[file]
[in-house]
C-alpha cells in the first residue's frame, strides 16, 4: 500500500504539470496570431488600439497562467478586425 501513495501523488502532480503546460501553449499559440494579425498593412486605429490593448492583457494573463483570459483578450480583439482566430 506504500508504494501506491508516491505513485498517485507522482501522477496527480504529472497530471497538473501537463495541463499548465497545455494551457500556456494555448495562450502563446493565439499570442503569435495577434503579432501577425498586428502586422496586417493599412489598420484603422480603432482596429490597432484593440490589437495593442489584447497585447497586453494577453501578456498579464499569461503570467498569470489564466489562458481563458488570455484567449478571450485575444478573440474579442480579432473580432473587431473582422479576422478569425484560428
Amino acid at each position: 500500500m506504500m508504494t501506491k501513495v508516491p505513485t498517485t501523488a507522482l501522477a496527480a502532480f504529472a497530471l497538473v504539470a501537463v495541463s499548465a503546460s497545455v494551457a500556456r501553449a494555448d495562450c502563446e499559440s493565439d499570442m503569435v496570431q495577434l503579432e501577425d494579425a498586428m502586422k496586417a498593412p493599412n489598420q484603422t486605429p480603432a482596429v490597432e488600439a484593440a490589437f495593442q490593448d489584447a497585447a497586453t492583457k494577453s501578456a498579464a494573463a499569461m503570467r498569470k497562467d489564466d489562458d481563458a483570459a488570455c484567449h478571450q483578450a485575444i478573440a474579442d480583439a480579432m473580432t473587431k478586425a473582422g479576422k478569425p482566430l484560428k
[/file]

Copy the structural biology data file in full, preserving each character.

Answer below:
[in-house]
C-alpha cells in the first residue's frame, strides 16, 4: 500500500504539470496570431488600439497562467478586425 501513495501523488502532480503546460501553449499559440494579425498593412486605429490593448492583457494573463483570459483578450480583439482566430 506504500508504494501506491508516491505513485498517485507522482501522477496527480504529472497530471497538473501537463495541463499548465497545455494551457500556456494555448495562450502563446493565439499570442503569435495577434503579432501577425498586428502586422496586417493599412489598420484603422480603432482596429490597432484593440490589437495593442489584447497585447497586453494577453501578456498579464499569461503570467498569470489564466489562458481563458488570455484567449478571450485575444478573440474579442480579432473580432473587431473582422479576422478569425484560428
Amino acid at each position: 500500500m506504500m508504494t501506491k501513495v508516491p505513485t498517485t501523488a507522482l501522477a496527480a502532480f504529472a497530471l497538473v504539470a501537463v495541463s499548465a503546460s497545455v494551457a500556456r501553449a494555448d495562450c502563446e499559440s493565439d499570442m503569435v496570431q495577434l503579432e501577425d494579425a498586428m502586422k496586417a498593412p493599412n489598420q484603422t486605429p480603432a482596429v490597432e488600439a484593440a490589437f495593442q490593448d489584447a497585447a497586453t492583457k494577453s501578456a498579464a494573463a499569461m503570467r498569470k497562467d489564466d489562458d481563458a483570459a488570455c484567449h478571450q483578450a485575444i478573440a474579442d480583439a480579432m473580432t473587431k478586425a473582422g479576422k478569425p482566430l484560428k